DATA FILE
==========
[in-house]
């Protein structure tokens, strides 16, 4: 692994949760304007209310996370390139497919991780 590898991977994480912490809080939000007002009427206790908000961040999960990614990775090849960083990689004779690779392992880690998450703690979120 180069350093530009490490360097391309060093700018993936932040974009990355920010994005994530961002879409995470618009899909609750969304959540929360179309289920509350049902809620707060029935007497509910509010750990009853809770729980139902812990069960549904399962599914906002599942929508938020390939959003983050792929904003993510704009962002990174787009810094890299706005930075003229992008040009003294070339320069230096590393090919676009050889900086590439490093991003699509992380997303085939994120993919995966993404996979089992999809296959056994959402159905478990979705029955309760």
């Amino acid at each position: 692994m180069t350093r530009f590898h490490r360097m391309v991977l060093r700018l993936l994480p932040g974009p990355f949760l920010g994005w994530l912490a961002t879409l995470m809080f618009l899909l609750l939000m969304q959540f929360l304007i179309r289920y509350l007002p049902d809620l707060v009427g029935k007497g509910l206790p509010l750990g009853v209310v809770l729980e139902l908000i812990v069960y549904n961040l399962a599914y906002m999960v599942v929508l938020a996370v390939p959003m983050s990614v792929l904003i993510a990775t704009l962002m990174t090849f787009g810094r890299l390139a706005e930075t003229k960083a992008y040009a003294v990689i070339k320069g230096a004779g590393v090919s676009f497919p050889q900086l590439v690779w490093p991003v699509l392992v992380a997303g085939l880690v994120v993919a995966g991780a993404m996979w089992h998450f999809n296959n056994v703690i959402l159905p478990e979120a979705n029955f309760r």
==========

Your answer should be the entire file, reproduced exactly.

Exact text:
[in-house]
């Protein structure tokens, strides 16, 4: 692994949760304007209310996370390139497919991780 590898991977994480912490809080939000007002009427206790908000961040999960990614990775090849960083990689004779690779392992880690998450703690979120 180069350093530009490490360097391309060093700018993936932040974009990355920010994005994530961002879409995470618009899909609750969304959540929360179309289920509350049902809620707060029935007497509910509010750990009853809770729980139902812990069960549904399962599914906002599942929508938020390939959003983050792929904003993510704009962002990174787009810094890299706005930075003229992008040009003294070339320069230096590393090919676009050889900086590439490093991003699509992380997303085939994120993919995966993404996979089992999809296959056994959402159905478990979705029955309760």
């Amino acid at each position: 692994m180069t350093r530009f590898h490490r360097m391309v991977l060093r700018l993936l994480p932040g974009p990355f949760l920010g994005w994530l912490a961002t879409l995470m809080f618009l899909l609750l939000m969304q959540f929360l304007i179309r289920y509350l007002p049902d809620l707060v009427g029935k007497g509910l206790p509010l750990g009853v209310v809770l729980e139902l908000i812990v069960y549904n961040l399962a599914y906002m999960v599942v929508l938020a996370v390939p959003m983050s990614v792929l904003i993510a990775t704009l962002m990174t090849f787009g810094r890299l390139a706005e930075t003229k960083a992008y040009a003294v990689i070339k320069g230096a004779g590393v090919s676009f497919p050889q900086l590439v690779w490093p991003v699509l392992v992380a997303g085939l880690v994120v993919a995966g991780a993404m996979w089992h998450f999809n296959n056994v703690i959402l159905p478990e979120a979705n029955f309760r």